Funny thing is, compromise fits most cleanly into the conservative perspective, in the traditional small-c conservative sense. It allows for various invested institutions to not have their expectations cast about too sharply in either direction, which is more stable and growth-promoting than solutions implemented from on high.

Modern Republican partisan politics, however, is much more about identity than policy.

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Conservative politicians should be against compromise, and try to stand by principles, but some times, or most times, one bill or policy supports one or two principles, but is against another one.

can any of the anti-compromisers come up with a compromise over the past 2 years that they would have liked to see made?

I would have liked to see a $1 trillion stimulus bill composed exclusively of tax cuts: income, payroll, Fed. Gasoline.
This compromises the anti-deficit principle in order to promote the anti-tax principle at a time when the economy actually does need more stimulus.

Conservatives want both less gov't, and better gov't -- even tho it is known that with better gov't, the voters will accept/ ask for more of it.

In practice, tax cut stimulus is faster and far more Win-Win effective than gov't directed spending which is Win-Lose.

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I would have liked to see a $1 trillion stimulus bill composed exclusively of tax cuts: income, payroll, Fed. Gasoline.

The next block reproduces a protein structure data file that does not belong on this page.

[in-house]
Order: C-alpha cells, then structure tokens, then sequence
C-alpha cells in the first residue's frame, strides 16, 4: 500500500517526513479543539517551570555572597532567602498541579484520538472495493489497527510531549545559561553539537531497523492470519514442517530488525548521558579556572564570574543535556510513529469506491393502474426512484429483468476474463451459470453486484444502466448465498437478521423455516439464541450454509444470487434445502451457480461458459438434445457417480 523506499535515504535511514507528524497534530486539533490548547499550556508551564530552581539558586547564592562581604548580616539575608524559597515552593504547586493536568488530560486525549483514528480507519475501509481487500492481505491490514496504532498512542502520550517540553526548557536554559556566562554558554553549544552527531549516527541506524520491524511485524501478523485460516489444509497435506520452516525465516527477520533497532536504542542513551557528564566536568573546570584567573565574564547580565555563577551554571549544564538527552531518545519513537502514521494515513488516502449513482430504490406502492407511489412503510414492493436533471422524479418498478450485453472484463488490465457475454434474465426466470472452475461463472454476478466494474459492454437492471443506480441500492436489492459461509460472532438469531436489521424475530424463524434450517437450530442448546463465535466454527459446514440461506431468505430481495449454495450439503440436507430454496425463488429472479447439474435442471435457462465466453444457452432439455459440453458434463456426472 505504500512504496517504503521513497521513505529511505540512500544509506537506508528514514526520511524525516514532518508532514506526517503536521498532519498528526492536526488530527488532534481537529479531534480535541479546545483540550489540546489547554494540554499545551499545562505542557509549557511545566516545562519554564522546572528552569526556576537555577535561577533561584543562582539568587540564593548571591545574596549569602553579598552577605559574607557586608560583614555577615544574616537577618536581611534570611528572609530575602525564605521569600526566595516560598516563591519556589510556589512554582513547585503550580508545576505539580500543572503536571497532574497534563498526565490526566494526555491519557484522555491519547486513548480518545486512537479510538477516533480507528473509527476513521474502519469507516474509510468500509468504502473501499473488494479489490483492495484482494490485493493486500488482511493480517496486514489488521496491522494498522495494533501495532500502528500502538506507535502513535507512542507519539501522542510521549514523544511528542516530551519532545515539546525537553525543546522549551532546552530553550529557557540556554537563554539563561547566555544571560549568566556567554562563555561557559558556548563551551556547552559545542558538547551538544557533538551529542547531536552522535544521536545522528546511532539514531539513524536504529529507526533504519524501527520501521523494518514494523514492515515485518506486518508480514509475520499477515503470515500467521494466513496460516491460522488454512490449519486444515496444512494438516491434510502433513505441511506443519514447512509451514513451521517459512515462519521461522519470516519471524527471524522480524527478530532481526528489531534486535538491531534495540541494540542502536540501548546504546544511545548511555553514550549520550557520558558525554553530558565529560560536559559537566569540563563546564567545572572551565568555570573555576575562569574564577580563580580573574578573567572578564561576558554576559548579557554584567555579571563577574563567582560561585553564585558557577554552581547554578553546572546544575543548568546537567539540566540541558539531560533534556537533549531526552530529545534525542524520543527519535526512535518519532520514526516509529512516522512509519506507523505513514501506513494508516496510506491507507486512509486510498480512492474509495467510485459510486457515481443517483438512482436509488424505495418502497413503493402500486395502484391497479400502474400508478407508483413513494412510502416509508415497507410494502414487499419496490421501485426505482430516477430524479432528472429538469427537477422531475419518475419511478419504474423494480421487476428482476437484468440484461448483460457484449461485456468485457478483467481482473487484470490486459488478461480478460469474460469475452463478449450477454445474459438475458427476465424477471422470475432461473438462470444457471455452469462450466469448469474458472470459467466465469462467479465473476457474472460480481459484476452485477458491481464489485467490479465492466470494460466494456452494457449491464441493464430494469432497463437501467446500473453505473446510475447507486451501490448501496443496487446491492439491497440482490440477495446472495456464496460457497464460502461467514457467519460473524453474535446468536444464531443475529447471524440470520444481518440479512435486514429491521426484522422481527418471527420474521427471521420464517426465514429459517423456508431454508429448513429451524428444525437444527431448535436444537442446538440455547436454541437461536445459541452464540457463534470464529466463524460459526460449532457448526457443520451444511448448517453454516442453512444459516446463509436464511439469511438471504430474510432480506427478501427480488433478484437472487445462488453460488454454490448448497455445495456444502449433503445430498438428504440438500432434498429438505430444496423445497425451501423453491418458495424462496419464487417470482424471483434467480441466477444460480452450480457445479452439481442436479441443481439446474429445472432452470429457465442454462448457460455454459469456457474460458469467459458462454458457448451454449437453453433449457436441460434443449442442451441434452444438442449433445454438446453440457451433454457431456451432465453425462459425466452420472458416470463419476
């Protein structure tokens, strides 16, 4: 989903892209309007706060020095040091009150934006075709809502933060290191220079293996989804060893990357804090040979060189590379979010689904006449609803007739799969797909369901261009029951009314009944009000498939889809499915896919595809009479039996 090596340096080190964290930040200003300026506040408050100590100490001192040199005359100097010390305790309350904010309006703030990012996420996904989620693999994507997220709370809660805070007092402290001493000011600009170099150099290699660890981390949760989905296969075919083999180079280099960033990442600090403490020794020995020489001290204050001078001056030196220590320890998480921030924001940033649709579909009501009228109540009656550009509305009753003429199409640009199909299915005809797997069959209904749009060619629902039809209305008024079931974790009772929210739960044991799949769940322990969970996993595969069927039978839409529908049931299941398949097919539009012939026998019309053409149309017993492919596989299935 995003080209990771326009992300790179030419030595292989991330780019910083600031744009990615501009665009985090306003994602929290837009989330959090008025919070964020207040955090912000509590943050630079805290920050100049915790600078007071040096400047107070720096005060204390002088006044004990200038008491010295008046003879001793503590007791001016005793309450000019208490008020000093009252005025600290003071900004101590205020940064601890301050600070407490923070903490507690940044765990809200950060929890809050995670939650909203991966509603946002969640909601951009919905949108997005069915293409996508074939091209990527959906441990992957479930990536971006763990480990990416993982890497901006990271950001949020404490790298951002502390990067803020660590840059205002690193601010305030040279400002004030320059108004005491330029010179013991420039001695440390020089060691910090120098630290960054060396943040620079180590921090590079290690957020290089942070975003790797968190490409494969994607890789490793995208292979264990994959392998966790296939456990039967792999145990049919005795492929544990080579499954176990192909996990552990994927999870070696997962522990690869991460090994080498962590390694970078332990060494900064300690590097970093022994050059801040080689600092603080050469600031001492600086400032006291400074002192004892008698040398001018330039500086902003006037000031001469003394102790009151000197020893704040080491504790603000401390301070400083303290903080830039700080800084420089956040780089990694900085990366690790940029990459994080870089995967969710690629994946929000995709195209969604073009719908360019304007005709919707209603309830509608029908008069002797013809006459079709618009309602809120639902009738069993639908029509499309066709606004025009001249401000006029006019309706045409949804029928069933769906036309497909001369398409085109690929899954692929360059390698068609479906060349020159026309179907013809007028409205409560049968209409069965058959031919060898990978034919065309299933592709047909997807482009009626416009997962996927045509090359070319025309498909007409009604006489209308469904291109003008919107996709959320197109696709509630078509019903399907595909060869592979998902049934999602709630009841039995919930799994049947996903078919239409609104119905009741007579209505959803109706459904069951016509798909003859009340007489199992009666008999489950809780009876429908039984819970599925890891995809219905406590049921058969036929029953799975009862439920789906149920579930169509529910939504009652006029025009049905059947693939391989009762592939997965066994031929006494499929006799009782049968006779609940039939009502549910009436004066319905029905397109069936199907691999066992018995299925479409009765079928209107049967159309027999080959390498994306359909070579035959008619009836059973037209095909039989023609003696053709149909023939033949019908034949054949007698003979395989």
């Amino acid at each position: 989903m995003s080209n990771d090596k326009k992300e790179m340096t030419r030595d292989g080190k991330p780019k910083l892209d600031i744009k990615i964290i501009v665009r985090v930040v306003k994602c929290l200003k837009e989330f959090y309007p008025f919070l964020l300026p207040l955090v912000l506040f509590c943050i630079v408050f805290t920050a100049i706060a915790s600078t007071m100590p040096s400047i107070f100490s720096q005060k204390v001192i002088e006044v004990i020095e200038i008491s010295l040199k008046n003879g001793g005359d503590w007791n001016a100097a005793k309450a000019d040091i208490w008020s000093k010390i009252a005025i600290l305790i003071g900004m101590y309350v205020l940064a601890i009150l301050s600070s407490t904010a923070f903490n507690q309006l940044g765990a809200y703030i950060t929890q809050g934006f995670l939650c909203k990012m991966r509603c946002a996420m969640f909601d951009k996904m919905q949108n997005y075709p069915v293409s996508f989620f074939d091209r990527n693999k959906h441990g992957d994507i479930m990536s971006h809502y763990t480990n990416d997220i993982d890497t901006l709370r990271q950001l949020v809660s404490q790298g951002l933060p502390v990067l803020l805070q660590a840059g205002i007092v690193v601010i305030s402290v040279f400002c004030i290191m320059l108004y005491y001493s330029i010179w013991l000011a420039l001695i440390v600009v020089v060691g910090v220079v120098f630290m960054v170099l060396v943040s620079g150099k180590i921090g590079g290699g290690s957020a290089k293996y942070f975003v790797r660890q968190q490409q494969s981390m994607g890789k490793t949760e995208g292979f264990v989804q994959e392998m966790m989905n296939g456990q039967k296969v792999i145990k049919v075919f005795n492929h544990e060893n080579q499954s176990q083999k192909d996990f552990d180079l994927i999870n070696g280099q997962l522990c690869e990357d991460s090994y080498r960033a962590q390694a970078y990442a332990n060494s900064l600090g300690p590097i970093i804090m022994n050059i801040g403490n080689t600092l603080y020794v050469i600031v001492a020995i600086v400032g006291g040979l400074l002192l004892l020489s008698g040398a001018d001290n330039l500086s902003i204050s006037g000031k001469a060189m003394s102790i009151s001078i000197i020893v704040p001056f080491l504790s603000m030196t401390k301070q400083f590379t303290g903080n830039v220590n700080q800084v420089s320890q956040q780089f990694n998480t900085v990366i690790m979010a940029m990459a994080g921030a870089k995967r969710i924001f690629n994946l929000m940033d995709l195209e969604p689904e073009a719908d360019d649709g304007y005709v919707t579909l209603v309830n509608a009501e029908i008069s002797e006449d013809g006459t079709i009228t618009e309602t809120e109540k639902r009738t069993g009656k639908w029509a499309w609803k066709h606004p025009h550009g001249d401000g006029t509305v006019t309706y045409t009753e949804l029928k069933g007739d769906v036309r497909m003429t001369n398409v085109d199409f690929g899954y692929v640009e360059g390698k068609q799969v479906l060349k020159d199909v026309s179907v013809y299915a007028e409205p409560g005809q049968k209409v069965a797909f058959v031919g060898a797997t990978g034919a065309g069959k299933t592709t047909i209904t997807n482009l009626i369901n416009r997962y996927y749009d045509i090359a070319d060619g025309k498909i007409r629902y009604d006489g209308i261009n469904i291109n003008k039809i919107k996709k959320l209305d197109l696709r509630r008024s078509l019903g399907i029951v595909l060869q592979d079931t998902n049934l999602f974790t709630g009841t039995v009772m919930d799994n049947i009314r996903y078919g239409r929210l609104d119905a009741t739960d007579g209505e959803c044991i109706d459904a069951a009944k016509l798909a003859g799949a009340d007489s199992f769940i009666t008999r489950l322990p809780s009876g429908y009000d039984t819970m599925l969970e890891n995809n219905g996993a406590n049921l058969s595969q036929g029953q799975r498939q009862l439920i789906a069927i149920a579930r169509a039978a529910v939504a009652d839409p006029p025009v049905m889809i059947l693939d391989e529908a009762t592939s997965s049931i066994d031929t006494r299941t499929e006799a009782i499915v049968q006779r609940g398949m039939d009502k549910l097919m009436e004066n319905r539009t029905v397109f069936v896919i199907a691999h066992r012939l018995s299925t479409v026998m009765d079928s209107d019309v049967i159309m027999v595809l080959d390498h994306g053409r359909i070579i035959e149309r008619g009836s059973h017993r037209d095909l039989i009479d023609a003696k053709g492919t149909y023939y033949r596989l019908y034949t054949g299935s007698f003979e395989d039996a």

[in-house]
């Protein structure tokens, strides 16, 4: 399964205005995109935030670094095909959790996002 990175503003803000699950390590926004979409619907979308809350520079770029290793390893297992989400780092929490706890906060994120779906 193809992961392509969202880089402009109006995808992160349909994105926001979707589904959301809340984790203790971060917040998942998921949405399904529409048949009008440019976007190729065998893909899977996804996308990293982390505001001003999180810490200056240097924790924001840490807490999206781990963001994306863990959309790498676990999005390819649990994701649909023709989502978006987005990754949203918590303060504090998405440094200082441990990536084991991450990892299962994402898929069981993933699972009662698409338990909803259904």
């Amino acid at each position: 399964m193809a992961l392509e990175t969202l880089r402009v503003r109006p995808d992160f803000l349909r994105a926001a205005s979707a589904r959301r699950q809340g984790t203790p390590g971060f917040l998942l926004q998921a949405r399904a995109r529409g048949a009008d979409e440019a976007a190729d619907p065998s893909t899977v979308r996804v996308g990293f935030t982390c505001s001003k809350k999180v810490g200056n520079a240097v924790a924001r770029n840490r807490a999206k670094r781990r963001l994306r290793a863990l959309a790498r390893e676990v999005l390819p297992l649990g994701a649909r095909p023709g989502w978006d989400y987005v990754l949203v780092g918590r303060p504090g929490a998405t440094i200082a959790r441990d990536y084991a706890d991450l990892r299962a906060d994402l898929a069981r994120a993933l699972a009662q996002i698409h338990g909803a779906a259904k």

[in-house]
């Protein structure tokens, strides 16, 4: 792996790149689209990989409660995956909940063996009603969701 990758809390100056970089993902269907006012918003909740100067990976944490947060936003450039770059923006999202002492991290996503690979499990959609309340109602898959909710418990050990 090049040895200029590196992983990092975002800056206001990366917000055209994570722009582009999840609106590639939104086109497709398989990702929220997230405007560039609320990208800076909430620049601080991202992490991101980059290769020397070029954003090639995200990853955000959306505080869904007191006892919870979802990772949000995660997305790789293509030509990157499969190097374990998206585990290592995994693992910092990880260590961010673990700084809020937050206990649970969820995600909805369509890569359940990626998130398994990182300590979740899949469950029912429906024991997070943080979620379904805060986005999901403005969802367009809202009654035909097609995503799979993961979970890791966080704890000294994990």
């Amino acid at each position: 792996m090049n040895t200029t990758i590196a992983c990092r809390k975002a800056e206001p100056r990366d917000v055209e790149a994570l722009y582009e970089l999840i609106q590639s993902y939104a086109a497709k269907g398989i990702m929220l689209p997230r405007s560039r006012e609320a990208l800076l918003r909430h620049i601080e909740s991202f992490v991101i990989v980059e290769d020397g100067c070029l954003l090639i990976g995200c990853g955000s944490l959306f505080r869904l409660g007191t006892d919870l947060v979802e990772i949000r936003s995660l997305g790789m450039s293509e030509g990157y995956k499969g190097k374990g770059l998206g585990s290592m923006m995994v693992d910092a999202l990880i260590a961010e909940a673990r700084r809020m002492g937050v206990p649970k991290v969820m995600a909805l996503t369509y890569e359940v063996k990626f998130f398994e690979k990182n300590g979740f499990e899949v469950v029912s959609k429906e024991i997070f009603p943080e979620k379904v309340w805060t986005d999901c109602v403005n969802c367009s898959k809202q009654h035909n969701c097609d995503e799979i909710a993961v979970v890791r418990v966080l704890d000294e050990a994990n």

This compromises the anti-deficit principle in order to promote the anti-tax principle at a time when the economy actually does need more stimulus.

Ah yes, this would have been a great compromise.
Instead we got a stimulus that was only one-third tax cuts and tax credits.
And then later we got an extension of tax cuts that were due to expire.
Let's face it, the Democrats are just thugs who have prevented conservative ideas from having any impact on public policy.

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There are no "conservatives" and "liberals". There are many faction that combine into electoral coalitions that are the Republicans and Democrats. The "Conservative" agenda itself is a compromise... say, between those who want smaller government, and those who want the government to regulate sexual morality and to fund a global military, despite the fact that those beliefs are a contradiction. The "liberal" agenda itself is a compromise... between people who want a centrally-planned micromanaged state, and people who want more cultural freedom, despite the fact that it is essentially a contradiction.

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Liberals are more likely to yell "Don't stand there, do something!" Conservatives are more likely to yell, "Don't do something, stand there!"

Liberals think that government should do more. You have to compromise to do that. Conservatives think the government should do less. If gridlock is possible, who do they compromise with?

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Tom, I'd take you up on that.

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Modern Republican partisan politics, however, is much more about identity than policy.

Hahahahaha

Talk about "an astounding lack of self-awareness."

Hahahahaha